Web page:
The United States Secret Service is a highly elite federal law enforcement agency responsible for, among other things, protecting the President, Vice President, and their respective families. These skilled agents are the last line of defense in ensuring the safety of our nation’s leaders. Here’s eleven interesting facts about them.
They “See” Everything
In order to ensure the privacy of the President, Secret Service agents are not stationed inside the Oval Office. Rather, they stand right outside the door. To maintain their presence in the Oval Office, agents have installed weight sensitive pressure pads under the carpets. This way, they always know the precise location of the President.
Link to the FBI
During the first decade of the Twentieth Century, the Department of Justice borrowed Secret Service agents to perform investigations. Nine of these “borrowed” agents eventually formed the Bureau of Investigation, which later became the Federal Bureau of Investigation.
The Secret Service’s headquarters are located in a tan, brick nine-story building in Washington, D.C. The nondescript building is unmarked, and no public trash cans are allowed outside the office, due to the potential for hidden bombs. The HQ has armories, a joint operations center and their very own restaurant – the Silver Star Café.
To carry out secret and private investigations within the four walls of the White House, the Secret Service “renovates” a room. During the renovations, the First Family is discreetly moved from the White House. Almost every President has renovated a room during their tenure, including President Obama, who conducted home improvements on the Treaty Room.
Killed in the Line of Duty
Like many in law enforcement, Secret Service agents put their life on the line on a daily basis. The first and only Secret Service agent ever killed in the line of duty (i.e. defending a president) was Leslie Coffelt, who was shot dead in Washington, D.C., while protecting President Harry S. Truman.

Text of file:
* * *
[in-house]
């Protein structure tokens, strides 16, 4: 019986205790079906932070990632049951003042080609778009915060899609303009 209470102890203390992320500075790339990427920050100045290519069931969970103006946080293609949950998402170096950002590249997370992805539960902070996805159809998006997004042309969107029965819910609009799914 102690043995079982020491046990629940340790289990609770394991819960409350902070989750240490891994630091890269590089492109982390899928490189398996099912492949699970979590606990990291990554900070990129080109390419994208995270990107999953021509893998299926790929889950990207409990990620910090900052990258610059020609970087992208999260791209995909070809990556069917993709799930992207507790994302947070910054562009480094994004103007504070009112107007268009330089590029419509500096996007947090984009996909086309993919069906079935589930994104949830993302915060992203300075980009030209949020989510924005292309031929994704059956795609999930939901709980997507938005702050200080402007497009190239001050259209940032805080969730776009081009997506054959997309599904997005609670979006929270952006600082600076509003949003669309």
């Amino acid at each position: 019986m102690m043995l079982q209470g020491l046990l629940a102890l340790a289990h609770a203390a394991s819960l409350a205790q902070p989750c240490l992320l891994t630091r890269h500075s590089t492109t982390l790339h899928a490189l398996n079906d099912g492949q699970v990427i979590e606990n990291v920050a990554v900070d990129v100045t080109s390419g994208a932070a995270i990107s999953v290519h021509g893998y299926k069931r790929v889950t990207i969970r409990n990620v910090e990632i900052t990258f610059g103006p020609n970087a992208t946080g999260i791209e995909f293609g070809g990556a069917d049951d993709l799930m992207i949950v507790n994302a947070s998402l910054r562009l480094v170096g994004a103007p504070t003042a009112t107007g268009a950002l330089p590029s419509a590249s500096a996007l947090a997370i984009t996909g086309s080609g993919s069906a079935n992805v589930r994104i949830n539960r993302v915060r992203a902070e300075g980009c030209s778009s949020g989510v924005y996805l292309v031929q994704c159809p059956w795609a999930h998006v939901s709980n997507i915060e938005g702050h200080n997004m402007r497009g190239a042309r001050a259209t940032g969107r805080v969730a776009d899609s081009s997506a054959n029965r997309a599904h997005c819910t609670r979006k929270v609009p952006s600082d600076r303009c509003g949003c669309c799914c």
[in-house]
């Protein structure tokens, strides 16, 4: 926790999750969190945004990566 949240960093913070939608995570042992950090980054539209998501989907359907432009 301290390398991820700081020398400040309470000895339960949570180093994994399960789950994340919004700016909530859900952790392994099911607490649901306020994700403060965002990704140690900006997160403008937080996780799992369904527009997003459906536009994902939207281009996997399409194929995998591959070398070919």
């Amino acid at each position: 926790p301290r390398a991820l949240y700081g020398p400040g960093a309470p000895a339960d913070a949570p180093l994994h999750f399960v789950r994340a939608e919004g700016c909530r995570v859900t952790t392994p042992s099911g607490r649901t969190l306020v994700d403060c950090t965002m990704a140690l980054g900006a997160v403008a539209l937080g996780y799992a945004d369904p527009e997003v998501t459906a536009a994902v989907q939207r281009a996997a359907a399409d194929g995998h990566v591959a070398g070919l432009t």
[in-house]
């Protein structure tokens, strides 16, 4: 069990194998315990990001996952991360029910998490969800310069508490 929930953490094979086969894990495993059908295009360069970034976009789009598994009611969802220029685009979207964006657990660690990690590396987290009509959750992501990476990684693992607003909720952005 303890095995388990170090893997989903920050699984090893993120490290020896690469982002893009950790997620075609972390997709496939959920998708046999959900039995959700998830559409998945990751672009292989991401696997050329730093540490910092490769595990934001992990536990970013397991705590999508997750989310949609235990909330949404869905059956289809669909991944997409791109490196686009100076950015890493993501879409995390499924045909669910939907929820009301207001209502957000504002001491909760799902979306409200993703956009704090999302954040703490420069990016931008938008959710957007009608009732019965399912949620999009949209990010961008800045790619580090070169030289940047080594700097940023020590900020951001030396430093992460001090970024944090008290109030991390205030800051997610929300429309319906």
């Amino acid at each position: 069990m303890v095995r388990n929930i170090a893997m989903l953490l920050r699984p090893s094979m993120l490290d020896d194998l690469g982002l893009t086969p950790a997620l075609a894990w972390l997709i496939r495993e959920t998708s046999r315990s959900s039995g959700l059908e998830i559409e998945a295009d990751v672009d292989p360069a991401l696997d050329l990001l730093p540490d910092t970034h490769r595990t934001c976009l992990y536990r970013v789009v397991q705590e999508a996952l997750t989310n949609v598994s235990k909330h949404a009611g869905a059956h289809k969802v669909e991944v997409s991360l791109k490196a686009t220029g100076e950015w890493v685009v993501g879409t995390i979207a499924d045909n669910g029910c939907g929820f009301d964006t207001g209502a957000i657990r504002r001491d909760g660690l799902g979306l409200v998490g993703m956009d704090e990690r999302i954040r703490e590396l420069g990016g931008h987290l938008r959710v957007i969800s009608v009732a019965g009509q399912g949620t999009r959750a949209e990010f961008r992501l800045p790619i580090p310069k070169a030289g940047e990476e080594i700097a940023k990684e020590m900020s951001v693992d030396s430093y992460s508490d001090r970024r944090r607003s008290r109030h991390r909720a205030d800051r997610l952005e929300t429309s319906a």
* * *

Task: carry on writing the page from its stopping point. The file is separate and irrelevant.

New Department, Same Job
After President George W. Bush created the Department of Homeland Security, there were agency shifts occurring throughout the federal government. One such change occurred in March 2003 when the Secret Service moved from the Department of the Treasury to Homeland Security. The department change did not impact the agency’s mission statement.
Speaking of Mission
The Secret Service guards the President, Vice-President, their families, as well as former Presidents. They also have a litany of other roles in the protection arena including the investigation of 1,500 presidential death threats annually. Additionally, these agents investigate counterfeiting, computer fraud, identify theft and financial crimes.
The historically revered President Abraham Lincoln created the Secret Service on April 14, 1865. Unfortunately for Lincoln and the world, the 16th President was assassinated later that day same by the notorious John Wilkes Booth. Lincoln authorized the agency as an investigative and enforcement arm of the federal government to combat the recent proliferation of counterfeit United States currency.
Let’s Protect the President…
In 1901, President William McKinley was assassinated and soon thereafter, the Secret Service was given the full-time role of president protector.
…and Presidential Candidates
After presidential candidate Robert F. Kennedy was assassinated in 1968, the Secret Service was given the detail of securing the safety of presidential and vice-presidential candidates. The earliest protection of a candidate arose during President Obama’s candidacy, when he was given full-time protection a year and a half before Election Day.
Spies NOT Among Us
Even though the CIA, NSA and FBI have all been infiltrated by spies, neither a traitor nor spy has ever been discovered to have penetrated the Secret Service.
It’s true what they say—you learn something new every day. I hope you enjoyed reading this article as much as I enjoyed researching it.
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